Category: History

Cuban History
by Richard R. Tryon

The initial summary of the news of Chavez being overthrown and then restored has left a wake of confusion. Here is a short summary and a brief commentary.

"Castro's Man in Caracas"

There are at least three ironies surrounding this weekend's coup and counter-coup in Venezuela that returned President Hugo Chavez to office after 43 hours of detention.

The first is that this former putschist who has done so much to undermine freedom has been saved by a people's desire to safeguard democracy. The second is that by failing to oust him Venezuela's middle and upper classes have probably made him stronger. And the third is that he is supported by his society's most desperate citizens but will continue to impoverish them and his oil-rich South American country as long as he's in power.

The turmoil is also a reminder of Latin America's dangerous deterioration. Most U.S. media haven't noticed, but half of that continent is in political or economic trouble, or both, following a decade of U.S. mistakes and neglect. Maybe the Chavez fiasco will alert American elites, especially Senator Chris Dodd, to stop indulging Cold War grudges and start addressing current problems in the region.

Mr. Chavez's triumphant return to the presidential palace was not all due to a public outpouring of support. Some of the generals stuck by the ousted president and their soldiers took up positions at the palace. A feared battle between military factions didn't materialize, fortunately, when the coup plotters' appointed president, businessman Pedro Carmona, threw in the towel and resigned. But there's no denying that had not a substantial number of Venezuelans shown more respect for democracy than Mr. Chavez ever has, the coup would have succeeded.

There are few heroes in this story. Successive Venezuelan governments have failed to make the country attractive for investment. This has resulted in the waste of oil wealth and capital flight. Venezuela today deserves to be described as "dysfunctional," replete with perverse incentives, political corruption and simmering resentments.

It is hardly surprising that a lowly former army officer craving power exploited this situation through demagogy, or that Cuba's dictator quickly stepped up to support him. Fidel Castro has spent four decades trying to subvert the rest of Latin America, coming closest in the 1970s. The poorly educated Mr. Chavez -- people who have recently met Castro tell us that in private he's caustic about his protégé's lack of cultivation -- offered an opportunity on the Latin American mainland that Castro hasn't had since the demise of Nicaragua's Sandinistas.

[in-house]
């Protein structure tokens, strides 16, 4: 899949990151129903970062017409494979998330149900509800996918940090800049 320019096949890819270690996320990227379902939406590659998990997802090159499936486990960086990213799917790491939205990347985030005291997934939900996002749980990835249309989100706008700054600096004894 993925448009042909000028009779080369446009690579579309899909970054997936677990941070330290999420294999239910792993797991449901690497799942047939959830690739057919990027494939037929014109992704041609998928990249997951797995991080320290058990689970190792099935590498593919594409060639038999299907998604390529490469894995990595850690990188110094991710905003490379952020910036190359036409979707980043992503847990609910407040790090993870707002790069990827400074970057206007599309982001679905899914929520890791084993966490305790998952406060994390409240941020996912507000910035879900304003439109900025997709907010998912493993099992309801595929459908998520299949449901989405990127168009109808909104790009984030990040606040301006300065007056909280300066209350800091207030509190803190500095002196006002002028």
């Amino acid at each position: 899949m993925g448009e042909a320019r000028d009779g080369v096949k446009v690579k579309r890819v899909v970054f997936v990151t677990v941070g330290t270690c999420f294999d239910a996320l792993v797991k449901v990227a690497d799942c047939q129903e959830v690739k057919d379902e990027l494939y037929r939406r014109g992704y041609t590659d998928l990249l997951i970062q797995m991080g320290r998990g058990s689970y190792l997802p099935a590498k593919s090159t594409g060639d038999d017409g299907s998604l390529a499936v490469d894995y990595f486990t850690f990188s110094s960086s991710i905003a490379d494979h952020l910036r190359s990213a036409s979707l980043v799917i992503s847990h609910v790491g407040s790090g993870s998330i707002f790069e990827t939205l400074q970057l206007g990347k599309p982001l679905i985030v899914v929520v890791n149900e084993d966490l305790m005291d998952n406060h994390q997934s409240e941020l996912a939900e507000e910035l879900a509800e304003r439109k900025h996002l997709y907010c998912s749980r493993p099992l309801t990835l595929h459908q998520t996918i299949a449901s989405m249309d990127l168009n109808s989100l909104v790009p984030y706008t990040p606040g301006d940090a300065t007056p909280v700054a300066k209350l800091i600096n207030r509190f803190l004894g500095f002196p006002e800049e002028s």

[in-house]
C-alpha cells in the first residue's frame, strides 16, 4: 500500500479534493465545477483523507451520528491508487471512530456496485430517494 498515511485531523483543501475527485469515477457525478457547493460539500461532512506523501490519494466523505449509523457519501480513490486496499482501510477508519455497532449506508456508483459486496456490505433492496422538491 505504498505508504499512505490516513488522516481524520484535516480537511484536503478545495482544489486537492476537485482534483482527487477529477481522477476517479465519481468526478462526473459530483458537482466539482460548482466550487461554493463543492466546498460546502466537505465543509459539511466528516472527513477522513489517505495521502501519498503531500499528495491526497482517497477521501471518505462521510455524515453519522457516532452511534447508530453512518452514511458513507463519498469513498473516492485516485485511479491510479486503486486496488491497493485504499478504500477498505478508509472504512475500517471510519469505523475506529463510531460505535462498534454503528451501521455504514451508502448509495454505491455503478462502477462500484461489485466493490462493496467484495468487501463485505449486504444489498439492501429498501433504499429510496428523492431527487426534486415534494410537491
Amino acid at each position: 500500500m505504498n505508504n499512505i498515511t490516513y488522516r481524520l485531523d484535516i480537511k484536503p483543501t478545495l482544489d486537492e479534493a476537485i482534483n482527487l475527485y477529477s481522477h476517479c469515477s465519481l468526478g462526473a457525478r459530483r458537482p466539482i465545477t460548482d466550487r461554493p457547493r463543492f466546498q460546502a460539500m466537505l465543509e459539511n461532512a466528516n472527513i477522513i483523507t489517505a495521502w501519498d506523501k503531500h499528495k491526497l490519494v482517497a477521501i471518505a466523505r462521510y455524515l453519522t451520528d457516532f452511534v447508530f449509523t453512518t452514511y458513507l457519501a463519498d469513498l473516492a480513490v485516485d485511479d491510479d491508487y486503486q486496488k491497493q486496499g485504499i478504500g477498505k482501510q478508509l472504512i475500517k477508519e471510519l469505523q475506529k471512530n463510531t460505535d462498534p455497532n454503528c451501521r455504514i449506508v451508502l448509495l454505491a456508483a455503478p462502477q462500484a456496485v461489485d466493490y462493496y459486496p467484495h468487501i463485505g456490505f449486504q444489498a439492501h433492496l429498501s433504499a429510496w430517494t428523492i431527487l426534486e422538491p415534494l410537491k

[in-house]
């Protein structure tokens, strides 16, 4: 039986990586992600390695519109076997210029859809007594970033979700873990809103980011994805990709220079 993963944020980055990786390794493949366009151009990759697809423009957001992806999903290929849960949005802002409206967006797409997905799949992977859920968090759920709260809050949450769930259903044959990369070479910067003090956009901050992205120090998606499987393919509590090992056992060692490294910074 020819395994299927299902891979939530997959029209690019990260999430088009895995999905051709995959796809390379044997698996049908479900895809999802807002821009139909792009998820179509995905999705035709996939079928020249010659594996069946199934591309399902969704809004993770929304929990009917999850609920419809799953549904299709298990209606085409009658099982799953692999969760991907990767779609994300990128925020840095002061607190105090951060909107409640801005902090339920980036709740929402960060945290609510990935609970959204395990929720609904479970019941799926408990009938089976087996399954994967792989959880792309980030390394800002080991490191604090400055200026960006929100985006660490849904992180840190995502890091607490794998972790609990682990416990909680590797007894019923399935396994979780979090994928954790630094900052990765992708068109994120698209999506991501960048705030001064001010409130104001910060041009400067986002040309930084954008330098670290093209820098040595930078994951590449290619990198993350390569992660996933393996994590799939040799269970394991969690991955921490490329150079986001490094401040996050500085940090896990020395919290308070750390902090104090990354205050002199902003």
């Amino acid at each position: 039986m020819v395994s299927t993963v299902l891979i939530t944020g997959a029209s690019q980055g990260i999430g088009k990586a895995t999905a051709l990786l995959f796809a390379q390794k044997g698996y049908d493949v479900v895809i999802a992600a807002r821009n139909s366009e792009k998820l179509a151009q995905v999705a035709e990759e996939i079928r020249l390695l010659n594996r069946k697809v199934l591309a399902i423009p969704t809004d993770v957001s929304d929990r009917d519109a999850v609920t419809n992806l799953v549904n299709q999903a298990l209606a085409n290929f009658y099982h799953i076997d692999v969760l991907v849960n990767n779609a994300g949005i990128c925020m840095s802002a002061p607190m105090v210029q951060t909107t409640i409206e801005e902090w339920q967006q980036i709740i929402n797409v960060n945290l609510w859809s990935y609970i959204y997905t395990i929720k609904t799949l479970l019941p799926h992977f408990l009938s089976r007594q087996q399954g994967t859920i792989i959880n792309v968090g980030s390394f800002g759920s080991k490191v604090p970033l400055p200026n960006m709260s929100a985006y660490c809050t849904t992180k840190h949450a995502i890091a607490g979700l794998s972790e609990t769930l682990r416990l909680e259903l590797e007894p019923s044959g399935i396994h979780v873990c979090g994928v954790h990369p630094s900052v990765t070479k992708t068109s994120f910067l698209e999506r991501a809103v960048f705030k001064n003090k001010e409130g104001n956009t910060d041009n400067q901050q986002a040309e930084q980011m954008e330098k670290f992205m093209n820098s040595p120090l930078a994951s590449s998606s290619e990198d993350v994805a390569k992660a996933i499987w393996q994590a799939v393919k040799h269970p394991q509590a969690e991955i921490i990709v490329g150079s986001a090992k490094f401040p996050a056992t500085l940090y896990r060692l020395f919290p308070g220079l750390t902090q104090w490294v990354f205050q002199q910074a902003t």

Mr. Chavez's first attempt to seize power came in 1992 when he organized a coup against President Carlos Andres Perez, who was once also the hope of many Venezuelans, before corruption undid his presidency. Mr. Chavez's coup was bloody but was put down in the end and he was thrown into prison. He emerged saying he would seek power through the ballot box.

This he did in 1998 with 56% of the vote. From there he vowed to change Venezuela through a "peaceful and democratic revolution." More than 80% backed his referendum to rewrite the constitution and gave his supporters all but 10 of 131 seats at the Constituent Assembly. This meant that they were able to write in much of his anti-private property program. Venezuelans voted overwhelmingly for the finished product and re-elected Mr. Chavez with 60% of the vote in 2000.

One virtue of true democracy is that there are basic freedoms that not even huge majorities can overwhelm. Mr. Chavez's expropriation of private property, his creation of Castro-style block committees to spy on families and his reshuffle of management at the state oil company finally made him unpopular, and demonstrators took to the street to demand his ouster. They were fired on and at least 16 were killed Thursday in a huge anti-Chavez demonstration. This butchery precipitated the coup.

It failed, and now Mr. Chavez is back, and with him no doubt deeper Venezuelan polarization. Saddam Hussein has hailed his return and Castro and Gadhafi cannot be far behind. That these rogues are Mr. Chavez's best friends tells us a lot about Venezuela's future.?

Commentary by
Richard R. Tryon

Somehow the words above were captured without attribution! If I can find the author?s name, I will add it. In the meantime, I do thank someone for having captured so much about the mess in Venezuela and this story also points out some of the concerns that will follow the return to power of Chavez.

Anyone who has ever visited Caracas knows that the nation is clearly caught in a difficult position. The riches of oil have made some very rich, while so many, lacking in any skills or educational ability, suffer the pangs of poverty. It is a situation made for despots of either extreme. Without an effective two party system that works with an intelligent electorate, it is simply a game of charades. The one most clever wins the hearts of the majority and gets elected. Sharing the spoils is then the game that is played to stay in power.

A real patriot is needed but hard to find. With Castro as a model, Chavez, who is not well educated, may find the way to keep in power and destroy the nation at the same time. Or, he may have had a ?wake-up? call that could turn him to realize that Fidel has the wrong model to follow. We shall see more on this story soon....

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